Feeds:
Posts
Comments

Posts Tagged ‘iraq’

In “Resurrecting the Book Market of Baghdad” at Narratively, Aditi Sriram writes that Baghdad’s Al-Mutanabbi Street once “appeared to be made of books: they littered the sidewalks, waved from tables and carts, sat on shelves inside bookstores, and peeped at passersby through the windows.”

In 2007, a bomb destroyed the street, and far away in San Francisco, bookseller Beau Beausoleil read about it.

“My bookstore would have been on that street,” he says.

He didn’t raise money. Instead he energized his contacts and their contacts in the literary and artist community to make broadsides and art about what had happened, give poetry readings, and spread awareness.

In addition, writes Sriram, “after several years of trying, Beausoleil finally got through to the director of Baghdad’s national library—which he described as a ‘gigantic moat around a public figure’—and was delighted when Dr. Saad Eskander immediately understood his hope to take the Iraqi people’s suffering ‘into ourselves and acknowledge it, and respond to it.’

“Beausoleil’s voice lightens as he recalls Eskander’s positive reaction. ‘He said, “I want these broadsides for the national library, for the archive. I think it’s important that the Iraqi people see this work.” ‘ …

“The 130 broadsides [will] start to be exhibited at the national library in Baghdad in late 2016 and anniversary readings [will] take place every year all over the U.S. and U.K.”

More here.

Photo: AP/Khalid Mohammed
Iraqi men look at books displayed on Al-Mutanabbi Street in December 2007, nine months after a bombing.

Read Full Post »

Maria Di Mento writes in The Chronicle of Philanthropy about a new fund to help military families.

“Three affluent families are forming a fund with the purpose of raising $30 million to support programs that serve military veterans, the Iraq and Afghanistan Veterans of America announced [in July].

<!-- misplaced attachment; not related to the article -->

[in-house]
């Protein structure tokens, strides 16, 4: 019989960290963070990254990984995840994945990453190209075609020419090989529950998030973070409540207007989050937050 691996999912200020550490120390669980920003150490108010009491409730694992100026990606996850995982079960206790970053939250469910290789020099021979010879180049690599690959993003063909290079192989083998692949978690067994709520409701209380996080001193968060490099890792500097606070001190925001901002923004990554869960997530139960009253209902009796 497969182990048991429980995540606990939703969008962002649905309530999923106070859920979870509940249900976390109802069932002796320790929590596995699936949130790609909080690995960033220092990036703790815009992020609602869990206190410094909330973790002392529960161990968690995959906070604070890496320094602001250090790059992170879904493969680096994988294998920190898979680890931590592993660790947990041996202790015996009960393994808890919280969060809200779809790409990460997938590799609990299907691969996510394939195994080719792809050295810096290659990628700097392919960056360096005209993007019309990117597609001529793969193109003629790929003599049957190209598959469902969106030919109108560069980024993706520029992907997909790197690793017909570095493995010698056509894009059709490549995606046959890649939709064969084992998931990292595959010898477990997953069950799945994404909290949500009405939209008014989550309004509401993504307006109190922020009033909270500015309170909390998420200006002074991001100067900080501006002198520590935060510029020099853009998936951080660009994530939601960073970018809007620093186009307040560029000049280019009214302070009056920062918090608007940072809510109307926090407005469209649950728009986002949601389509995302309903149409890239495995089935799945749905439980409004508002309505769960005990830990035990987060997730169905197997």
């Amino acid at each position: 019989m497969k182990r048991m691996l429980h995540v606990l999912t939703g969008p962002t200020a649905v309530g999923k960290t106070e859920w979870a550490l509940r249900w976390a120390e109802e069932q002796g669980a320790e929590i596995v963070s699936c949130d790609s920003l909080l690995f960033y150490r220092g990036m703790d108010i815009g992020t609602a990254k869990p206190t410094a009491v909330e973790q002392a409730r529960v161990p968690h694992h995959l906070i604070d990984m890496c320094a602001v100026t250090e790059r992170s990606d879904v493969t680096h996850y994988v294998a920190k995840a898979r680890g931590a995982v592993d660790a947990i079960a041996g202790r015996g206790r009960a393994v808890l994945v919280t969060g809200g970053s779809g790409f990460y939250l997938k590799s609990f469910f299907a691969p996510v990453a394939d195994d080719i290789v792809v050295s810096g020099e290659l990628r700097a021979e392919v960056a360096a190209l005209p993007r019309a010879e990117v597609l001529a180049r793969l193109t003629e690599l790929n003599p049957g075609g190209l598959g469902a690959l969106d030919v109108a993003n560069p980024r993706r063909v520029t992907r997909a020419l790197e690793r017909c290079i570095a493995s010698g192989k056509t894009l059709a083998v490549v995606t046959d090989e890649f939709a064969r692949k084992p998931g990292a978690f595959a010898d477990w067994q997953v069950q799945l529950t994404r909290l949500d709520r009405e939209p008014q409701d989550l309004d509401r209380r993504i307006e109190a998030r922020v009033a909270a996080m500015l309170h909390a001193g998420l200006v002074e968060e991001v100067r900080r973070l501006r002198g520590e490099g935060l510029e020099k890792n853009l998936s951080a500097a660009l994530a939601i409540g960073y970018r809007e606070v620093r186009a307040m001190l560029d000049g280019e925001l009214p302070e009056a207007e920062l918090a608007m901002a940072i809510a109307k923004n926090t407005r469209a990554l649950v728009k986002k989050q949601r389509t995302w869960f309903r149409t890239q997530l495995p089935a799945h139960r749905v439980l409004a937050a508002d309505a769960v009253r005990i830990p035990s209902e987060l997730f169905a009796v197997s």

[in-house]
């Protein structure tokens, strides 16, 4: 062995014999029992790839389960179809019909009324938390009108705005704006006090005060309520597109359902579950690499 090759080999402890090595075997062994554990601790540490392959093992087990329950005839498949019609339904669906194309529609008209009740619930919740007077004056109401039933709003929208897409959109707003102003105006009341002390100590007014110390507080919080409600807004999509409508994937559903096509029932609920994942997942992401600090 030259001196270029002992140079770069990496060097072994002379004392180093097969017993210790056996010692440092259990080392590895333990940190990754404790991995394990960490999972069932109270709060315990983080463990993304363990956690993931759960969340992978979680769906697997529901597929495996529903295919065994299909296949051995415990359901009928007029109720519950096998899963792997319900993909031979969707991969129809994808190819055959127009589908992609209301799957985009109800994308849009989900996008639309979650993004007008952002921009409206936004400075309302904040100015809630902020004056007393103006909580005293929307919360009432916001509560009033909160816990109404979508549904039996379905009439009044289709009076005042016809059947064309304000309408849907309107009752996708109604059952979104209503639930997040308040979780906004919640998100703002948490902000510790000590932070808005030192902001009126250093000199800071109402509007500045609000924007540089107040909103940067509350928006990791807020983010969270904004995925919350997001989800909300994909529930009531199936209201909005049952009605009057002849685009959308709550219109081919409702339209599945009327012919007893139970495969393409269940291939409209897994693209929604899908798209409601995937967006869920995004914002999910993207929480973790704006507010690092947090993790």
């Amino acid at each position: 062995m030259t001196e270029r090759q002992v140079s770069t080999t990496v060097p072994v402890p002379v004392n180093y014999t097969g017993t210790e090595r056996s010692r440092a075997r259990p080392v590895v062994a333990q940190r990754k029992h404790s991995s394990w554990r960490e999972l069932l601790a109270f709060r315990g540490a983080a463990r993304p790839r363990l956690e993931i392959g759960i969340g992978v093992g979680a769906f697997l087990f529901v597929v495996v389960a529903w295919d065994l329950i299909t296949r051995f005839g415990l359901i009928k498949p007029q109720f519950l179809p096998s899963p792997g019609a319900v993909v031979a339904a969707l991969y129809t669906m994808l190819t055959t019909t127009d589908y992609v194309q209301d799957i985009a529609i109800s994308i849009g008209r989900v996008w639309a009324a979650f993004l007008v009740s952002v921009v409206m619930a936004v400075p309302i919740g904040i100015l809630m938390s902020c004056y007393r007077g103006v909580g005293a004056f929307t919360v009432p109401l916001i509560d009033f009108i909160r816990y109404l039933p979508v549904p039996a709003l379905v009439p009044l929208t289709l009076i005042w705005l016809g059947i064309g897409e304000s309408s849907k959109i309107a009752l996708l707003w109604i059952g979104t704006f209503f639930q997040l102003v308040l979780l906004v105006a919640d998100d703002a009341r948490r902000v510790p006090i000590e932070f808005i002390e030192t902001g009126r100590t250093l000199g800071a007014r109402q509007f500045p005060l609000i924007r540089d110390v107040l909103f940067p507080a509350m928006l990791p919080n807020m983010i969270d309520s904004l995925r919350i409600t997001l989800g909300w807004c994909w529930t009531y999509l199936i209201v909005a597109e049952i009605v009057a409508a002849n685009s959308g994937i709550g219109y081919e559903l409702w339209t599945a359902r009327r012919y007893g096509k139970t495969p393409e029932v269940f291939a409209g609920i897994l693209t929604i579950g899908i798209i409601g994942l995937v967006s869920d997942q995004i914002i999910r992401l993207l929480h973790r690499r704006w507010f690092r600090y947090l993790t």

“The families have donated more than $1 million and plan to seek contributions especially from other wealthy people, including those without personal connections to any service members.

“Philip Green, president of PDG Consulting, a health-care consultancy,  and his wife, Elizabeth Cobbs, chief of geriatrics at the Veterans Affairs Medical Center in Washington, D.C., joined with their friends Glenn and Laurie Garland and with the Jim Stimmel family to create the fund, Mr. Green said in an interview with The Chronicle.

“The money raised for the new Veterans Support Fund will be funneled to five nonprofits that help returning service members and their families.” Read more.

I think it’s interesting that the donors are reaching out to those who have not been personally touched by the wars to solicit funds. On a blog at work we were just discussing the fact that so many men and women were risking their lives, their families’ stability, and their mental health for the last ten years while so many of the rest of us were mostly untouched.

Hats off to these philanthropists! It’s one thing to see the unequal contributions of Americans. It’s another to do something about it.

Photograph: Sarah Conard/Reuters/File
Sgt. Audrey Johnsey (left) greets Sfc. Joshua Herbig (right), who she served with in Afghanistan, during the Welcome Home Heroes Parade in St. Louis in January.

Read Full Post »

The happy faces say it all. The circus is good for Baghdad.

An article by Michael S. Schmidt and Zaid Thaker in today’s NY Times describes the scene. “There were not any tigers because the animals were stuck in Egypt. There were dogs, however, but they were not [the promised] poodles. And the big snake, well, the snake had become sick and had to be evacuated …

“A circus coming to town may be a routine event in most cities. But in battered Baghdad, even if it was not the Greatest Show on Earth, the arrival of the circus was yet another small step in this city’s efforts at building a more normal life. …

“There is not a commanding ringmaster. What it does have, though, are dancers jumping rope, a woman swinging from a trapeze (without a net, but with a harness), and a grand finale of a man clad in an Iraqi flag plunging swords down his throat.  …

“Faisil Falleh, 56, who took his family to the circus on a recent night, said, ‘I haven’t seen anything in my life like this.’  …

“Promoter Jasim Mohammed Saeed said,  ‘Nobody is working in this business in Iraq. It is just us.’ ” Read more here.

If you want to go, it’s $12 for adults, $6 for teens, and free for children. The cotton candy — “lady’s hair” in Arabic — is $1.

 

Read Full Post »

« Newer Posts

%d bloggers like this: